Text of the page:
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I'm looking to create an AD9833 function generator (and have been, for too long) and keep getting stuck on the hurdle of digital control. I'd like a good way to be able to vary frequency (easy enough), waveform (easy enough) and voltage offset + amplitude, preferably with no more than 100mV steps, and all digitally.

The design requirements:

  • Hopefully, +/- 12V operation (supplying this is not an issue)
  • Full use of the 12.5MHz bandwidth of the AD9833
  • Complete digital control of everything for software level frequency/voltage sweeps if wanted

My main issue is finding suitable ICs, my original thought was digital pots, but they have varying impedance over frequency range, and it feels like a poor solution. I've been looking into PGAs, but they all tend to have poor ranges for amplification, or are way way way overbudget for this, plus they don't solve the voltage offset issue. Also, the signal by the AD9833 is +ve biased, and different for the square output vs the analog outputs, so I can't seem to think of a good way to deal with this without some digitally controlled low ripple DAC trimmed to average 0.

Any help would be appreciated, more than anything I just need pointing vaguely in the right direction.

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  • \$\begingroup\$ AD9834 would be better to be software controlled analog.com/media/en/reference-design-documentation/… \$\endgroup\$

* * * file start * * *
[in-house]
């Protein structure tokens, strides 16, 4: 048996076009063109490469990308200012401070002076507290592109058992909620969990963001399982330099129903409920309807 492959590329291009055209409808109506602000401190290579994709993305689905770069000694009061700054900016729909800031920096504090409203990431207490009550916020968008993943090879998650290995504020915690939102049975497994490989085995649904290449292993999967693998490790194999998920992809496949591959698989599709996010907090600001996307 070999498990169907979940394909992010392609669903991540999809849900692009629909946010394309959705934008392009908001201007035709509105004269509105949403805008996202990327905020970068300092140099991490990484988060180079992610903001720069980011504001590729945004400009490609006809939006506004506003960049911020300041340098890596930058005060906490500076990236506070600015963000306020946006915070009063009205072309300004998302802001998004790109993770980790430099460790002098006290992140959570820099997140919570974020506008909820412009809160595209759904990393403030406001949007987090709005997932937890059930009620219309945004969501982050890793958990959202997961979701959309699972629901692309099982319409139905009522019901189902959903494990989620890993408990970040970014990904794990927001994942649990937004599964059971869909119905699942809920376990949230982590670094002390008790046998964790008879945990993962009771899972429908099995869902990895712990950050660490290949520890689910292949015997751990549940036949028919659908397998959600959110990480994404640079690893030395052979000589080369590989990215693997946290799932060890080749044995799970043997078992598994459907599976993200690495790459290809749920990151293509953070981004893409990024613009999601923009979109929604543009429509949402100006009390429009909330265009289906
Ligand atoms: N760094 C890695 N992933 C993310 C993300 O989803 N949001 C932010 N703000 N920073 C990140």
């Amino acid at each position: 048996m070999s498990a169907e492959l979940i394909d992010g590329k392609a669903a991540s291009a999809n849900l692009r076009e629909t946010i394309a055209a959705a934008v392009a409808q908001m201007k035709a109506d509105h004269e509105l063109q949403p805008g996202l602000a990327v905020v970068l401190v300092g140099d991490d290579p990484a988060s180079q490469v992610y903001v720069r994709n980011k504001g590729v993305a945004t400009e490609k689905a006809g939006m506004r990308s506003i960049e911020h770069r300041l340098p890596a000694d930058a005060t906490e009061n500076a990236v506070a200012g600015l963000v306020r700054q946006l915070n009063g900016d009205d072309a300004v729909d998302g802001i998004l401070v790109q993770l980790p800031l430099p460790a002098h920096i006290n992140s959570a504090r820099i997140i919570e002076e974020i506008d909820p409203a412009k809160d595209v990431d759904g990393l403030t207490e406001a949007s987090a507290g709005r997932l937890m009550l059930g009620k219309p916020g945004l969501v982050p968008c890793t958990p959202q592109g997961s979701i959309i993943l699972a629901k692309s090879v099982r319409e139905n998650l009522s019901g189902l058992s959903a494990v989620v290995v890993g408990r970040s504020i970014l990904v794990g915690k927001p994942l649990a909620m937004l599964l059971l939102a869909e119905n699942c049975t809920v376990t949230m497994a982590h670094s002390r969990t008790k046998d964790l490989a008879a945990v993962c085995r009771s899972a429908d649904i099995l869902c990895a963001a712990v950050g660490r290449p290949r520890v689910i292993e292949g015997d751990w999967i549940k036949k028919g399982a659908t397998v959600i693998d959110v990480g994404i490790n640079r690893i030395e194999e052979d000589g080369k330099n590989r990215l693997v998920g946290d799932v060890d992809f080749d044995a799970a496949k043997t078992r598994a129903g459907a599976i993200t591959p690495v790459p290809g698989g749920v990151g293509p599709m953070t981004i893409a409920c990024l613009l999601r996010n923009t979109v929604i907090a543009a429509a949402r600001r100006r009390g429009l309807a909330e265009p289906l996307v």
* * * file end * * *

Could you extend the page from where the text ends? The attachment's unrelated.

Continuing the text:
– Antonio51
    Sep 4, 2023 at 16:17
  • \$\begingroup\$ Oh that looks awesome for what I need, for controlling the offset could I then just use a unity gain opamp with a DAC? I've already got a handful of (more good than I need) dacs + op amps with suitable slew, if thats the case I'm ordering a handful ASAP \$\endgroup\$ Sep 4, 2023 at 17:00

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The best option for varying amplitude is probably a programmable-gain amplifier (which you can get as a single IC, or make from an op amp and a digital potentiometer), and to set the offset you can use a voltage DAC feeding the reference node of the amplifier.

Be aware that typical voltage-feedback op amps have lower bandwidth at higher gains, so make sure you have adequate bandwidth at the maximum gain you need. At only 12.5 MHz, that shouldn't be too difficult. Just don't think you can use a 741 or 358 for this.

If you use a pre-made PGA (which I would recommend, as it's simpler to deal with), you probably won't get the voltage range you want--but if you follow the PGA with a fixed-gain amplifier, and just compensate for that in code, you can still get the variation you want and the range you want. Make sure to check slew rates too; you might need a bandwidth significantly higher than just 12.5 MHz if you want fast edge times. I don't know what the AD9833 can output.

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